I’m no fan of Hitchens, either (though he was right about Mother Teresa), but he at least affirmed that his skepticism of a claim was directly proportional to how strongly he wished it to be true. Alex is complacent in his Islamophobia, his science fetishism, and his belief that free speech is sacrosanct.

  • igotbanned999

    I’m not afraid of criticizing Islam’s bullshit just because certain people do so in order to try to excuse the west’s bullshit. Bullshit is bullshit after all.

  • Your tough talk is almost as impressive as Alex’s.

  • igotbanned999

    So you have pretty much nothing to actually contribute then?

  • As I said a few times now, my point is that it’s not up to guys like Alex to be imposing standards on feminists. If you’d like to engage with that point, have at it.

  • igotbanned999

    Well if feminists can be Sharia supporters, I guess that just makes the label all the more meaningless.

  • igotbanned999

    Well if feminists can be Sharia supporters, I guess that just makes the label all the more meaningless.

  • Anthony Hyde

    Linda Sarsour, the head of the women’s march…

  • I told you what my point is, and you’re still barking up the wrong tree.

    I strongly suggest you address my point, or play elsewhere.

  • Raging Bee

    …where no one heard anyone speaking in support of “Sharia.”

  • Raging Bee

    Oh, and citation and quotes required.

  • Raging Bee

    You love channels like this but that one comment makes you never want to come here again? I call bullshit. If one offensive comment made me never want to read a blog again, I’d have been driven away from even my own blog forever.

  • Raging Bee

    Actually, “Sharia” isn’t just one set of unchanging unchangeable rules, so there might be a school of Sharia Law that a feminist could indeed support — at least as an improvement over standard Islamic misogyny.

  • igotbanned999

    Only if you seriously stretch the interpretation of their holy texts like many liberal Christians do.

  • Faciespalma

    Shouldn’t that be “right-wing brown-girl moonbat, Ayaan Hirsi Ali”?

  • Bruce Gorton

    I am not all that familiar with the guy you’re attack, I think I’ve seen a few of his videos but nothing that really stuck, and I am no more familiar with him after this screed.

    There is a lot wrong with this post, but I am going to focus on one particular problem:

    I just can’t imagine anything more trite and self-serving than this kind of lecture. There so much wrong with it I don’t know where to start. The view that criticism and ridicule have contributed to progress; characterizing the ridicule of religious and cultural traditions as a form of empirical inquiry; the sanctification of progress; or the absurd notion that scientists welcome criticism of not only their pet theories but also the very foundations of science.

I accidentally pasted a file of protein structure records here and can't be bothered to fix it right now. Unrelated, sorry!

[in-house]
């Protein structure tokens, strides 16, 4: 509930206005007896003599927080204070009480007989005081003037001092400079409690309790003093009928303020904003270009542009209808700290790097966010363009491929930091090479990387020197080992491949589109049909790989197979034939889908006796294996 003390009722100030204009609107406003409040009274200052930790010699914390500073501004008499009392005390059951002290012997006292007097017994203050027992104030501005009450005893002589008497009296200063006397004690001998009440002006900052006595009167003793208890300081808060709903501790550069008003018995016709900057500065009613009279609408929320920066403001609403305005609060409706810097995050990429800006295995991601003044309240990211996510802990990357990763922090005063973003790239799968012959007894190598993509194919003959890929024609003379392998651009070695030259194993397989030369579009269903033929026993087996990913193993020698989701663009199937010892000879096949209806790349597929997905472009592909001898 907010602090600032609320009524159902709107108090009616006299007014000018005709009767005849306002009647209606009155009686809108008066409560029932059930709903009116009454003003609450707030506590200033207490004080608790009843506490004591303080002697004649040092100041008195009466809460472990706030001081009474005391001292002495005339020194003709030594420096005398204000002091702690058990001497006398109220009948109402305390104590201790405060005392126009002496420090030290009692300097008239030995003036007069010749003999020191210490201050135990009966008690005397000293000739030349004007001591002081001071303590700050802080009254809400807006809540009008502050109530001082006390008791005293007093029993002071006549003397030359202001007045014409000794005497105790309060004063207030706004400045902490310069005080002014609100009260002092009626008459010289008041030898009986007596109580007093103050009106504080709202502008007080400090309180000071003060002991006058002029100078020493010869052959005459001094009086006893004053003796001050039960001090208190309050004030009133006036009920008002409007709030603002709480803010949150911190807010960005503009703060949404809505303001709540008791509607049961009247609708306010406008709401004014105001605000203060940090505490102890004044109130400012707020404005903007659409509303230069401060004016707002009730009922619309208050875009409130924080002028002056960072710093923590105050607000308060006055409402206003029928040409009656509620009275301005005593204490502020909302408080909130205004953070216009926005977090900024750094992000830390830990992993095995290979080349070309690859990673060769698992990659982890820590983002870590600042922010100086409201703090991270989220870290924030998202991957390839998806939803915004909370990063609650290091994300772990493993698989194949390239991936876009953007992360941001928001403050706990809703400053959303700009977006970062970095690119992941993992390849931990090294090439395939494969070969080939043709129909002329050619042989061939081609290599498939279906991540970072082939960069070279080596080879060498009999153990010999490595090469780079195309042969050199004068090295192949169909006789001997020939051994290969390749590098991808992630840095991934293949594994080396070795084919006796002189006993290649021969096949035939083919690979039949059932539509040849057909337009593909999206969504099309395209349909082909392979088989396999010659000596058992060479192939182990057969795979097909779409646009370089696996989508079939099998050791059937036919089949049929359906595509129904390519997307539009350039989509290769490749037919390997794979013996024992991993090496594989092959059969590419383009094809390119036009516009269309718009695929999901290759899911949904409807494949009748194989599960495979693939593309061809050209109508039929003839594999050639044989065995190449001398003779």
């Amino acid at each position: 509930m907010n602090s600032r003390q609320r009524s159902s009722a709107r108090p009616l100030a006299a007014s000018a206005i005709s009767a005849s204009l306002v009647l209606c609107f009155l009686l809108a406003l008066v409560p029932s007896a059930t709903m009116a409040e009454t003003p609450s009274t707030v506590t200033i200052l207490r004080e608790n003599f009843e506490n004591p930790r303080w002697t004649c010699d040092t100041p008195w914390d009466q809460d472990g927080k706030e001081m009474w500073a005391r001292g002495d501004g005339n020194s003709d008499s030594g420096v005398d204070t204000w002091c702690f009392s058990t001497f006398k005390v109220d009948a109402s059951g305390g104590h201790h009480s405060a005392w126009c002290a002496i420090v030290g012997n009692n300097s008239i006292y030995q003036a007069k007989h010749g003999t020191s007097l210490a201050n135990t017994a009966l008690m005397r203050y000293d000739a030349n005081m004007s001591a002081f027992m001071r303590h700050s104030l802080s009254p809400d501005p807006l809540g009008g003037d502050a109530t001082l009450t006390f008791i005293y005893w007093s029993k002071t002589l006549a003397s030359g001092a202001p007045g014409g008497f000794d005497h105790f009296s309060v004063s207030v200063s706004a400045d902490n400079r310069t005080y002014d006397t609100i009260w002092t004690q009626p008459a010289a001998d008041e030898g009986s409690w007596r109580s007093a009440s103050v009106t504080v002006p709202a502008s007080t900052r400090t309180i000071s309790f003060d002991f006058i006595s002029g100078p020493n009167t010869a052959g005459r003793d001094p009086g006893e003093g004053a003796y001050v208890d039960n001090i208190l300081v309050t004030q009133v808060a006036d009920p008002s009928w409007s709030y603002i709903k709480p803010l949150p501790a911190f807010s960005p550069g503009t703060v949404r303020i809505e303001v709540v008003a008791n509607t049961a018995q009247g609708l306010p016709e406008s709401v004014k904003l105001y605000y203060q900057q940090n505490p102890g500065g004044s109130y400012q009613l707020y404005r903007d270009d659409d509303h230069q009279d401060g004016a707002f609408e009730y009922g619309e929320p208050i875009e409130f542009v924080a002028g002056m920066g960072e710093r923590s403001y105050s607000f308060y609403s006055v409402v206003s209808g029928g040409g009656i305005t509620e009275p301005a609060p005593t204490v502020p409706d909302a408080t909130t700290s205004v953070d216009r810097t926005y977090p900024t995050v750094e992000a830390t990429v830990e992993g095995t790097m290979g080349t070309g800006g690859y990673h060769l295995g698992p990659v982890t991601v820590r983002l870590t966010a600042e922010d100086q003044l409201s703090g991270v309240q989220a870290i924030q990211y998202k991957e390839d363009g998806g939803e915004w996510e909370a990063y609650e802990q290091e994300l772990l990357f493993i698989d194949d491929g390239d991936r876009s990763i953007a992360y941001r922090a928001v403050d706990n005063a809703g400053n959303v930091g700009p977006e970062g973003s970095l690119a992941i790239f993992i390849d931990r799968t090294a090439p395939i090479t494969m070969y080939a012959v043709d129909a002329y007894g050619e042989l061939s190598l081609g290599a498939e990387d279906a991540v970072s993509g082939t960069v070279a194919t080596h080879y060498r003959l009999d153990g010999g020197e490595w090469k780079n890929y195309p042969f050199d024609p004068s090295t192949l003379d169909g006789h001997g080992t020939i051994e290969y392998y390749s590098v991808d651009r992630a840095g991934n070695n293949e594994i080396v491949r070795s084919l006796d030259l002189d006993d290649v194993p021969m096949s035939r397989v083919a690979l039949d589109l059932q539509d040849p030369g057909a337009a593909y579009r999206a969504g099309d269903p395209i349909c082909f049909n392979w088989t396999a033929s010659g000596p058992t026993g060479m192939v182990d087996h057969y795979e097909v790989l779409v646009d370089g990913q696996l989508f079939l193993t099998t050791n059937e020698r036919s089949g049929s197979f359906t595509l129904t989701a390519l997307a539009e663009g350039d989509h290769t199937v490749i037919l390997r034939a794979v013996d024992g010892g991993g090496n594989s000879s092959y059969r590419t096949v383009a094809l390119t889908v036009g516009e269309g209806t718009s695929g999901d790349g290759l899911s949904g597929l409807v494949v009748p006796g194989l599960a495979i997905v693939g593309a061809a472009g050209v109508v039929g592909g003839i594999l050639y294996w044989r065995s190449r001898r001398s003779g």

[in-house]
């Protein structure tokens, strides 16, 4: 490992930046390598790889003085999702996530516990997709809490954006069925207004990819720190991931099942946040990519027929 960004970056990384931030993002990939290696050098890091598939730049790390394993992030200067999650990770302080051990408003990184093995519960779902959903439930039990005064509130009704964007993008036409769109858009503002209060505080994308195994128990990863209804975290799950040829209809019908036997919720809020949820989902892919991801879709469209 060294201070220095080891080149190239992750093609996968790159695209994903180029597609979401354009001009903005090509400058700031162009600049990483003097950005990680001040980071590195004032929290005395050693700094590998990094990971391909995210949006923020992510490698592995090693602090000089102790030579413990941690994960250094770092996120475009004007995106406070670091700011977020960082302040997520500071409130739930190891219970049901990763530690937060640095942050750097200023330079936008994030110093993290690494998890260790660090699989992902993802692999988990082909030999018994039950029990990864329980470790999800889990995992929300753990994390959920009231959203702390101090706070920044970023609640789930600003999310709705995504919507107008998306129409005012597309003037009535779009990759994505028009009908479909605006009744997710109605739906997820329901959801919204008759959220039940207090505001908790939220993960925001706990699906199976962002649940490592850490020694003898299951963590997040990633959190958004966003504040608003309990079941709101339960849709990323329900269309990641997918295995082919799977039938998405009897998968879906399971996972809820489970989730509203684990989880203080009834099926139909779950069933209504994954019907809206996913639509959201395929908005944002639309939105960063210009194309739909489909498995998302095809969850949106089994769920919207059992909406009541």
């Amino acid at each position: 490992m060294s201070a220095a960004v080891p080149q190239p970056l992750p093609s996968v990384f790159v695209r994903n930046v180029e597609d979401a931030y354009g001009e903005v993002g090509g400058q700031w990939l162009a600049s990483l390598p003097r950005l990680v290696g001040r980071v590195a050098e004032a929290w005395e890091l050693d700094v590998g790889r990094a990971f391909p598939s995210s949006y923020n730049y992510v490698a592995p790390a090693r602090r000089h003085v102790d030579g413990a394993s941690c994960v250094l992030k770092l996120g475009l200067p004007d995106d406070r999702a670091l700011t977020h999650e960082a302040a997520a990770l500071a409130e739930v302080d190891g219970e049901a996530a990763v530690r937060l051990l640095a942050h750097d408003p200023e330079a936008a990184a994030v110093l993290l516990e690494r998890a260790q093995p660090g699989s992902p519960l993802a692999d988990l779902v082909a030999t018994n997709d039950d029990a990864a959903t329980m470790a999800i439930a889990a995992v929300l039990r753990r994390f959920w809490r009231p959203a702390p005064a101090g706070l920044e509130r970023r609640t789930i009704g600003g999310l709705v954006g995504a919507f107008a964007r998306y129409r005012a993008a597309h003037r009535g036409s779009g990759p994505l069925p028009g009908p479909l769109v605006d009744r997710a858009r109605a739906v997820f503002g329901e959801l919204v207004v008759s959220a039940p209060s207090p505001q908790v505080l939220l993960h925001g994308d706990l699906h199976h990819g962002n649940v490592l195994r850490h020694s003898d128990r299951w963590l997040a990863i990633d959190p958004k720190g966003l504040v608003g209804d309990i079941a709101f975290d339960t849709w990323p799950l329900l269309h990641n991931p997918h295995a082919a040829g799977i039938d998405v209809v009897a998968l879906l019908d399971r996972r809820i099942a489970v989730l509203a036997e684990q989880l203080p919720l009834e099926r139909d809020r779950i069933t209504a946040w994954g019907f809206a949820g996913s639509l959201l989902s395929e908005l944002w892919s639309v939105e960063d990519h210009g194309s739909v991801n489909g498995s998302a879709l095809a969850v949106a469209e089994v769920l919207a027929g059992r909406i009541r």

Either A: You’ve quoted the wrong passage, or B: you should correct your criticism of it because he doesn’t talk about whether individual scientists welcome criticism of their pet theories – he is talking about the field as a whole.

    Personally I agree with his criticism of Zizek, considering the context of Zizek’s talk about social taboos was in the wake of the Charlie Hebdo massacre. The connection there is perfectly reasonable.

    As to whether criticism of Zizek renders one rightwing, you are aware that Zizek outright endorsed Donald Trump right?

  • igotbanned999

    So let me get this straight: you’re not claiming that Sharia and feminism are compatible, but you are also saying that no one has the right to say that they’re not compatible, if that person has any views that you find objectionable.

  • Are you accusing me of racism for finding Ali’s anti-Muslim rhetoric off-putting? Please don’t put words in my mouth.

  • I don’t think I misrepresented Alex’s position on science. These are the words he said in his video:

    Acting as though science has its own sancrosanctity, and that we’d be offended if its foundations were challenged. Well, I’ll tell you something: not only is taking an idea, a belief, a pre-existing notion, and challenging it, testing it, to see if it’s wrong, trying to criticize it—not only is that permitted in science. That is science.

    Essentially, he’s saying that scientists and science fans (“we”) welcome challenges to the foundations of science itself.

    I’m not a Zizek fanboy, and I have no clue what he’s said about Trump. What he appeared to be getting at in the lecture Alex selectively quoted is that there’s a cultural consensus about what’s acceptable and unacceptable as far as speech goes that has to at least be acknowledged by freeze peachers, who instead claim that they should be able to say whatever they want and never suffer negative consequences for that speech. But considering the degree of fair-mindedness with which you interpret what I say, I wouldn’t be surprised if you’re doing the same with Zizek.

  • I’m just pointing out that he takes great pride in being able to demolish everyone else’s opinions, but there are real blind spots in his own mindset. Everyone here, including me, agrees with him that religious people are wrong about The Big G, and creationists are wrong about evolution. But as I asked in the OP, aren’t we allowed to ask whether science is as magically self-correcting as its boosters say? Does technological progress always equate to social progress? Are criticism and ridicule really “the most important mechanisms to allow for the progression of understanding,” or is he just making booger-flicking sound like a lot more noble pursuit than it really is?